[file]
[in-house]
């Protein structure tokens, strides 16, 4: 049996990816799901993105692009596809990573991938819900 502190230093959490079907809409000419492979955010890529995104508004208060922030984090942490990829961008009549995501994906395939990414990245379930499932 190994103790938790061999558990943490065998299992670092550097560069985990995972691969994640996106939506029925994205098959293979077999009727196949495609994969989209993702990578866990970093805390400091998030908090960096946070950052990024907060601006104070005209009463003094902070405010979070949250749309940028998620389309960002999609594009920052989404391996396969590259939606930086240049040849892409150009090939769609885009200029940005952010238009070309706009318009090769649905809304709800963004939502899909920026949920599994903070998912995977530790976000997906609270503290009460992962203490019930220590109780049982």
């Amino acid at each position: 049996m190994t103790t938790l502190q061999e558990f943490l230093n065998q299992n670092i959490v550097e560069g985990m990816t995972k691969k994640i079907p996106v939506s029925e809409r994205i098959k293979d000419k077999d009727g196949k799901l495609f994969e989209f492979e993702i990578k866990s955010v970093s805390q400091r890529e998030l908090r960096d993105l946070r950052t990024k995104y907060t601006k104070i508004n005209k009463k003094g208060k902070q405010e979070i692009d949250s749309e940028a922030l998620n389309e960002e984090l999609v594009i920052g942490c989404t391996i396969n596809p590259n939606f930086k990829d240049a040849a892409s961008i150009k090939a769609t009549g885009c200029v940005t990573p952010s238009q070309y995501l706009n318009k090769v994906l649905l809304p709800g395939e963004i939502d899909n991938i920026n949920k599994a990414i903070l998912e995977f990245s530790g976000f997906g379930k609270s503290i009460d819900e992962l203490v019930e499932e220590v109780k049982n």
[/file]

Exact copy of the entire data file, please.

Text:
[in-house]
């Protein structure tokens, strides 16, 4: 049996990816799901993105692009596809990573991938819900 502190230093959490079907809409000419492979955010890529995104508004208060922030984090942490990829961008009549995501994906395939990414990245379930499932 190994103790938790061999558990943490065998299992670092550097560069985990995972691969994640996106939506029925994205098959293979077999009727196949495609994969989209993702990578866990970093805390400091998030908090960096946070950052990024907060601006104070005209009463003094902070405010979070949250749309940028998620389309960002999609594009920052989404391996396969590259939606930086240049040849892409150009090939769609885009200029940005952010238009070309706009318009090769649905809304709800963004939502899909920026949920599994903070998912995977530790976000997906609270503290009460992962203490019930220590109780049982």
């Amino acid at each position: 049996m190994t103790t938790l502190q061999e558990f943490l230093n065998q299992n670092i959490v550097e560069g985990m990816t995972k691969k994640i079907p996106v939506s029925e809409r994205i098959k293979d000419k077999d009727g196949k799901l495609f994969e989209f492979e993702i990578k866990s955010v970093s805390q400091r890529e998030l908090r960096d993105l946070r950052t990024k995104y907060t601006k104070i508004n005209k009463k003094g208060k902070q405010e979070i692009d949250s749309e940028a922030l998620n389309e960002e984090l999609v594009i920052g942490c989404t391996i396969n596809p590259n939606f930086k990829d240049a040849a892409s961008i150009k090939a769609t009549g885009c200029v940005t990573p952010s238009q070309y995501l706009n318009k090769v994906l649905l809304p709800g395939e963004i939502d899909n991938i920026n949920k599994a990414i903070l998912e995977f990245s530790g976000f997906g379930k609270s503290i009460d819900e992962l203490v019930e499932e220590v109780k049982n």